One Brick 5/1/19

By Richard Bleil

Yes, I am a mason. But, I’m a speculative mason, as opposed to a practicing mason.

You see, I as a member of the Masonic Society, I am a Freemason (if it means anything to you, 32nd degree, Knight Templar and Nobleman). The stated goal of the Masonic Organization is to make good men better. In other words, we try to make the world better by making ourselves better, and model the types of behaviors that we believe men should display. We are speculative masons, because the Masonic Organization is founded on the principles of masonry, and we use the tools and practices of practicing masons as guides by which to measure ourselves.

I had the honor of watching practicing masons in action. As director of a forensic lab, the window from my office overlooked the construction of a new building. This building design has two stairwells on opposite corners, and much to my surprise it was the stairwells in which the construction began. With scaffolding erected for the three story building, they brought in masons to build square columns.

Were you to be in this building, you probably would not even notice their work. The bricks were the square hollow bland gray bricks. On the outside, they would be covered with a red brick facade, and inside the wall would be painted in a plain institutional cream white color. You would be able to see the bricks, but you would hardly notice them.

What strikes me is that, like most people, I have seen this brickwork before, and frankly, I always assumed they were laid by some sort of computerized device. The bricks always look so perfect; perfectly aligned, perfectly distanced, and perfectly straight. But, it rather shocked me to learn that each brick was laid, by hand, one at a time.

The practicing mason would put down the cement on the bricks below and the side of the brick that would be its neighbor. Carefully, gently the mason places the brick. The brick is checked to be sure it’s aligned, the distance between the bricks is measured with a ruler in multiple locations, the level is checked with a bubble level. If it is off at all, the brick is gently tapped into place, until it is right. After the brick is placed, the excess cement is wiped away, and its time to move to the next brick.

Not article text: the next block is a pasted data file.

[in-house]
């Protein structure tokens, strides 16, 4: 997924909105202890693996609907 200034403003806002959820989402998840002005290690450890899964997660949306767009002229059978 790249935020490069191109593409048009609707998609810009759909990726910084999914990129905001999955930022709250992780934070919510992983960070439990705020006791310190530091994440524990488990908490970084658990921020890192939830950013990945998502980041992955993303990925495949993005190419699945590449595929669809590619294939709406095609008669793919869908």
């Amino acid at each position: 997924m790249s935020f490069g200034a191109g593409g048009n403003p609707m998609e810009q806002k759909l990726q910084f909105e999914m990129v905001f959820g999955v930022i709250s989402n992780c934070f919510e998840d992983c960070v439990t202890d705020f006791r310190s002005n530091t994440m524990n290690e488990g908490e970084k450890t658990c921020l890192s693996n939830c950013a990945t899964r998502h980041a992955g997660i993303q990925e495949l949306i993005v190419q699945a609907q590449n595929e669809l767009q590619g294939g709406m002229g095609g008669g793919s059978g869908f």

I got to thinking about my own brick figurative brick wall. The bricks that make up the walls of who I am were constructed by the lessons of the people I have known, the education I have obtained, the work experience I have accumulated, and so much more. Recently I was watching a television sci-fi series that basically said that when we are born, we are blank slates, and it is the experiences we have as we move through life that makes us who we are. I agree to an extent; it’s not just the experiences we gain that make us who we are, but how we use those experiences.

If somebody we know steals from us, we have a choice of how we deal with this. Do we become spiteful and get even, or decide that maybe we talk with them about it? If they are not who we believed them to be, do we keep them in our life to continue stealing from us, or do we turn them loose and grow stronger without them?

If those masons were sloppy, allowing the bricks to be crooked, uneven, or with poorly distributed cement, how well would the stairwell stand? The column would be weaker, it wouldn’t fit quite right as they build the rest of the building around the column, Ultimately, the building would have a myriad of problems, would be weak, and would not last long.

This makes me think about my “walls”. Are my bricks straight, and flush? Am I laying my bricks with the same care, and concern as the practicing mason laid his? Shouldn’t I?

I cannot imagine the work it would take to fix a mislaid brick in that stairwell today. Myself…I’m still “under construction”. The longer those bricks are in place, the harder it is to fix them, but, for me, there’s still a chance. As I look back on the mislaid bricks…the hurts, the regrets, the disappointments…I can still decide to learn from them. The older those are, the harder, but it’s never impossible. For me, personally, therapy has helped, friends, and a willingness to admit when something is wrong.

It might be worth taking a look at your own brick walls. Are your bricks in order? Could they be better placed? If so, how will you fix this?

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